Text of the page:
The Permian Basin is a vast area that covers approximately 86,000 square miles of western Texas and southeastern New Mexico. Before the 20th century, it was mostly home to ranchers, farmers, and historically, the Comanche Indian tribe. Then in the 1920s commercial drillers struck oil.
The Basin has seen its share of good times and bad in the decades since. But today, business is once again booming in the communities of this oil-rich part of the country. A recent research report indicates the region has the potential for more than 100 years of production and that it could hold well over a billion barrels of oil.
This is great news for local residents and companies like Concho Resources Inc. Concho is an independent company engaged in the acquisition, development, and exploration of oil and natural gas properties. Headquartered in Midland, Texas, it has around 5,000 operating properties in the Permian Basin and is the largest oil producer in New Mexico.
Concho Talks Planning at the Best Practices for Oil & Gas Conference
Proven reserves are vital to success in the upstream oil and gas business. But solid financial and operational planning is also crucial to any company trying to harness the considerable resources of the Permian Basin. Recently, I had the opportunity to talk to folks from Concho about the importance of good business planning at this year’s Best Practices for Oil & Gas conference in Dallas, Texas.
Concho was among the many industry leaders who attended this 4-day event. Concho financial analyst Willson Beebe and assistant controller Jeff Berglund presented at the conference on how their company is using the SAP Business Planning and Consolidation application to maximize cash flow for capital investments.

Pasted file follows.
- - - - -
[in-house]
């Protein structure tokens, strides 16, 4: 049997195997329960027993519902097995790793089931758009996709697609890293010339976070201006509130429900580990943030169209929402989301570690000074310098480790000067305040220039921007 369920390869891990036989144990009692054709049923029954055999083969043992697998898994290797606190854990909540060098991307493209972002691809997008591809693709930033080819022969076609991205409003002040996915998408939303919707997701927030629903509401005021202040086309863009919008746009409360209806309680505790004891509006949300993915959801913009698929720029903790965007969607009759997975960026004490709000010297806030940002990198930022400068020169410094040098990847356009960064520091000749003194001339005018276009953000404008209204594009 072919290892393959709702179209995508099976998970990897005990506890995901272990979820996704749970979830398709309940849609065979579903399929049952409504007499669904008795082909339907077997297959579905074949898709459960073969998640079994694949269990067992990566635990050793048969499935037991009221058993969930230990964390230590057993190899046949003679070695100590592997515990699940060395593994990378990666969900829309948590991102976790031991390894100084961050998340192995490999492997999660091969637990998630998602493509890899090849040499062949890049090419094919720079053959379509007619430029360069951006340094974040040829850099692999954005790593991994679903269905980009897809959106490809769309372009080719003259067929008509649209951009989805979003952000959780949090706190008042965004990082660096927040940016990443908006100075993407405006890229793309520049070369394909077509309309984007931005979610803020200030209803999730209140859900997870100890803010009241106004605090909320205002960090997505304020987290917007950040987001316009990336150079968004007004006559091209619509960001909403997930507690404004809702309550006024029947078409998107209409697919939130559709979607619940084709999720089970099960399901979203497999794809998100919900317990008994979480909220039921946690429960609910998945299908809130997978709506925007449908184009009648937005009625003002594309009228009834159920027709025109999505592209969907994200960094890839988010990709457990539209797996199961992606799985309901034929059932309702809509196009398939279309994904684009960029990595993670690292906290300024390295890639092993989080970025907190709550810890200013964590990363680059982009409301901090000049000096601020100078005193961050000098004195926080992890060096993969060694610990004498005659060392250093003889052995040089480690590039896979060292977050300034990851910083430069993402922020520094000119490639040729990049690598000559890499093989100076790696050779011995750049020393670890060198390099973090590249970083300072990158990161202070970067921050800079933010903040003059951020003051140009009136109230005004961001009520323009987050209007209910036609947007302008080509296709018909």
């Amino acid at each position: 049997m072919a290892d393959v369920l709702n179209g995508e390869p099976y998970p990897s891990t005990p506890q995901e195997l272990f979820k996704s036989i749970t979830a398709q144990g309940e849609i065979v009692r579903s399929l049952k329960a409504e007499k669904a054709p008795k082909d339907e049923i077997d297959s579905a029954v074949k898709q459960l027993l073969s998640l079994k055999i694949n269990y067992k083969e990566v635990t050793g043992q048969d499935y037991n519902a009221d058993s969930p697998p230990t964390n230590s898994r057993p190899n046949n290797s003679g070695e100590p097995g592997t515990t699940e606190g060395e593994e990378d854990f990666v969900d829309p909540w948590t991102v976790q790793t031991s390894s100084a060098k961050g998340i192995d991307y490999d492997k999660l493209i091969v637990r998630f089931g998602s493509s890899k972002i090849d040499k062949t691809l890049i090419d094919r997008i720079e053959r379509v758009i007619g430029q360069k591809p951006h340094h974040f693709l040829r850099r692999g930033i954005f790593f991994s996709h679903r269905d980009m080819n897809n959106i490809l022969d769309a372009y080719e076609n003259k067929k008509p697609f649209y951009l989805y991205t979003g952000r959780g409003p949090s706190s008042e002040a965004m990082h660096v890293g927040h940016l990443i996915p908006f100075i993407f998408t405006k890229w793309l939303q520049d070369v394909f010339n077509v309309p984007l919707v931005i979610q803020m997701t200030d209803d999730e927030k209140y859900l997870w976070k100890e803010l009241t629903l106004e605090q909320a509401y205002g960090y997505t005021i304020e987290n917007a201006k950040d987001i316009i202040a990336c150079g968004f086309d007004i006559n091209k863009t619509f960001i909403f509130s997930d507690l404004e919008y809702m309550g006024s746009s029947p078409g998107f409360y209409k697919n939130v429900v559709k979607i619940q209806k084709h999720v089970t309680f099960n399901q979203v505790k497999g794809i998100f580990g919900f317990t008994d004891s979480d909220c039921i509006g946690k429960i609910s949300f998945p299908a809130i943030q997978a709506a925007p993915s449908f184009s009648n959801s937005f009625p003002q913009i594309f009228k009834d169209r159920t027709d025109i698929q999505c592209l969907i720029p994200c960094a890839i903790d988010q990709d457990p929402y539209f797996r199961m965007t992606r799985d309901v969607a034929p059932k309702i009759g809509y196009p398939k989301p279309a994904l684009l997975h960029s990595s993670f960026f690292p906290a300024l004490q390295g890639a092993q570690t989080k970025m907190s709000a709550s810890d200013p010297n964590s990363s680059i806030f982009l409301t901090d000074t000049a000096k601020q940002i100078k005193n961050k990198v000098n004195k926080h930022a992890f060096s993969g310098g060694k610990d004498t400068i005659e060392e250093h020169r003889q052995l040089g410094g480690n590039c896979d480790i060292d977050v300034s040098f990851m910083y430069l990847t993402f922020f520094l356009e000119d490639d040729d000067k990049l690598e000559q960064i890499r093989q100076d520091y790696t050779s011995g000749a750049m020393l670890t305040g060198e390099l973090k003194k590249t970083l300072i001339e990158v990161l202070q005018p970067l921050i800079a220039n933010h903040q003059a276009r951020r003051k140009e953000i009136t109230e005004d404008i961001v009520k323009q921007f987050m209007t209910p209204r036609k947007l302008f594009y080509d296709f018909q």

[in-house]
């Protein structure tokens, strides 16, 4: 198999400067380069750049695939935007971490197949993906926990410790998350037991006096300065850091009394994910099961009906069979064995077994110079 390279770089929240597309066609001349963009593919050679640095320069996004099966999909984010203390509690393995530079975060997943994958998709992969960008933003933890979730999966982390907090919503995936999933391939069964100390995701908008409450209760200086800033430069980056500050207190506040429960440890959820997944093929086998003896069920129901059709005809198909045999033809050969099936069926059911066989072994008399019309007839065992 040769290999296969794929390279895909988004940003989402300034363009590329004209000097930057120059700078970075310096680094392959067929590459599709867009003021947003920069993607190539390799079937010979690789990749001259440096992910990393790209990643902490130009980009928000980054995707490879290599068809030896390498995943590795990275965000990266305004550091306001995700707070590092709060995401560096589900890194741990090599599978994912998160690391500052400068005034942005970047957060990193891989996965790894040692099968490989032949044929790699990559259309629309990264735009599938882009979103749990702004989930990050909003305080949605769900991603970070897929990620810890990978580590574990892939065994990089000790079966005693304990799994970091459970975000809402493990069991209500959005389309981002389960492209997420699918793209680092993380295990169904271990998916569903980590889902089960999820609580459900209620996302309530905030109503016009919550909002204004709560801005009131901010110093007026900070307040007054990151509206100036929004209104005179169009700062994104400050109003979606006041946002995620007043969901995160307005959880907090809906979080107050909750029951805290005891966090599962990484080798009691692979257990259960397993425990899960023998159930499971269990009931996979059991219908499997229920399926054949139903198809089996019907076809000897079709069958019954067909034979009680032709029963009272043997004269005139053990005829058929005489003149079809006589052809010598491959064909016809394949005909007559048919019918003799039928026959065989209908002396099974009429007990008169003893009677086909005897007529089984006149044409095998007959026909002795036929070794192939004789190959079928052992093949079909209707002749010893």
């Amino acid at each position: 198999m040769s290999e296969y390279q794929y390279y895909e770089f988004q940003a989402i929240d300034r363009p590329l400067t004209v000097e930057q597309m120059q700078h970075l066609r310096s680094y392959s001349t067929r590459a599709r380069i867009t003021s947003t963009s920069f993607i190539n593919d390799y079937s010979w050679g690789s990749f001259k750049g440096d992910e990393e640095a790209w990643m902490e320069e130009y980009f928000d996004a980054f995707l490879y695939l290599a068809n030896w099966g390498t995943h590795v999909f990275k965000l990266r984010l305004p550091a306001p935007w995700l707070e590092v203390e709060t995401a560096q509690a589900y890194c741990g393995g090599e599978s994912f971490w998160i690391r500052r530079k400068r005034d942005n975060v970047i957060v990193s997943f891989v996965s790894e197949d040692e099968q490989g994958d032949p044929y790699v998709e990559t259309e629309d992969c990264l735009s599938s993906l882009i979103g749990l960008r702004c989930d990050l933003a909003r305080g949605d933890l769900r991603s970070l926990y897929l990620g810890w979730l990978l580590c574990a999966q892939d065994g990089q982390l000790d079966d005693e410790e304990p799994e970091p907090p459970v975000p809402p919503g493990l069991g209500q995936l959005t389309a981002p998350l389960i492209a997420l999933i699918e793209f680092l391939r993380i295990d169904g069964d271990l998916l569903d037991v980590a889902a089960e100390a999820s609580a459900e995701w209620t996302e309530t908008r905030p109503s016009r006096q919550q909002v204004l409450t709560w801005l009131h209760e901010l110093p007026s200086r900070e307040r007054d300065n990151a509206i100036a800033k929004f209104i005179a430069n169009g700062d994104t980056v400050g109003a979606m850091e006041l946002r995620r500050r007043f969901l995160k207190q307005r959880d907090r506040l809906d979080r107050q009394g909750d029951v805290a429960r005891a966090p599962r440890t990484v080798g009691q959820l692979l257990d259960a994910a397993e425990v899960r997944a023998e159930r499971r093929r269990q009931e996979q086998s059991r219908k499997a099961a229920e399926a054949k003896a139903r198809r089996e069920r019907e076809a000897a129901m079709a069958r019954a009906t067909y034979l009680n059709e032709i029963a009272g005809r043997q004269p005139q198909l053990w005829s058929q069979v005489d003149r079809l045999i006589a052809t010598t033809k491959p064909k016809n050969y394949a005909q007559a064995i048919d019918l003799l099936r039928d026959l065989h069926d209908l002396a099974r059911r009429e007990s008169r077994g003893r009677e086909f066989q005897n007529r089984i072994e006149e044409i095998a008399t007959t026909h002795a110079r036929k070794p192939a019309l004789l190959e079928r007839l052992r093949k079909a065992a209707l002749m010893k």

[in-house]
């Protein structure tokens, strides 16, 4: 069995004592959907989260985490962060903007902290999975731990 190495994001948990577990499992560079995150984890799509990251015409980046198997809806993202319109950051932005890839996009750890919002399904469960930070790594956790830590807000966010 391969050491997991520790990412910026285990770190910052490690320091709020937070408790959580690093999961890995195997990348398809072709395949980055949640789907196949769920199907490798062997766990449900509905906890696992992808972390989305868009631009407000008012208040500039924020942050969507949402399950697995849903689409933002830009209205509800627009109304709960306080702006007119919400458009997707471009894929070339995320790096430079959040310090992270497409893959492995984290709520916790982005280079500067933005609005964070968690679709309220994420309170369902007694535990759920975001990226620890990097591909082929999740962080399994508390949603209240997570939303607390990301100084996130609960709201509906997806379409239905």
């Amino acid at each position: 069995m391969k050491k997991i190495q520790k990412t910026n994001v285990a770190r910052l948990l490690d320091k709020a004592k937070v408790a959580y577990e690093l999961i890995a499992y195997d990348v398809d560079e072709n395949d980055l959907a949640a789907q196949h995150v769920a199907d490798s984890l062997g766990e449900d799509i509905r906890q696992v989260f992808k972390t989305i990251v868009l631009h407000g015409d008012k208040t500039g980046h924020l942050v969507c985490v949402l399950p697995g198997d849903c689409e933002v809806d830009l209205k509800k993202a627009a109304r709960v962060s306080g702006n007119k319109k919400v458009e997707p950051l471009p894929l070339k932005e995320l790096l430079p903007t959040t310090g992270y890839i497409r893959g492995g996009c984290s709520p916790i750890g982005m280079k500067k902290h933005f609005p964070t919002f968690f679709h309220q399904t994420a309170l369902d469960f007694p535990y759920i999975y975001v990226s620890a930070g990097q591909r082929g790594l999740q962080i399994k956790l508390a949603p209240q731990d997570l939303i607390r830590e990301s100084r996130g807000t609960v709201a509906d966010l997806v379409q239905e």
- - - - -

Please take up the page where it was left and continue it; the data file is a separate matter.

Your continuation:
As it turns out, Concho has been using the application for almost two years to boost the efficiency of its financial reporting and planning. “We can now complete our financial closing processes faster, report more accurately, and distribute this information to management and operations more effectively,” says Beebe.
Deeper Analysis and Greater Detail
But the real strategic advantage is what Concho is doing with the time it is saving. “Allowing our staff to be more efficient has freed up time for more value-add analysis,” explains Beebe. This timelier financial insight is particularly helpful as the company looks to reinvest its high-margin cash flows back into new projects, offering robust rates of return.
Concho is also starting to use the planning and consolidation application to address budgeting and forecasting. “In addition to speed,” says Berglund, “we also hope to get more detail.” This includes such granular insights as budget and actuals comparisons at a property level.
This level of detail will also help Concho collaborate better with its partners along the supply chain. Concho, for example, does not own or manage the pipeline assets. Rather, it typically sells its oil and gas at the wellhead or pipeline. “If we’re better able to see where we are going in regarding future production, we can better address capacity issues with our purchasers,” notes Berglund.
Beyond the Oil Fields
All these planning efforts should go a long way in helping Concho continue to grow in the region. And the oil company’s continued success is good news for communities throughout the Permian Basin. As one of the region’s largest employers, Concho is committed to helping ensure the well-being of its employees and neighbors. Concho’s social commitment includes support for local environmental causes and funding for cultural facilities such as libraries, museums, and a performing arts center.
Investing in the community? That’s another example of good planning.
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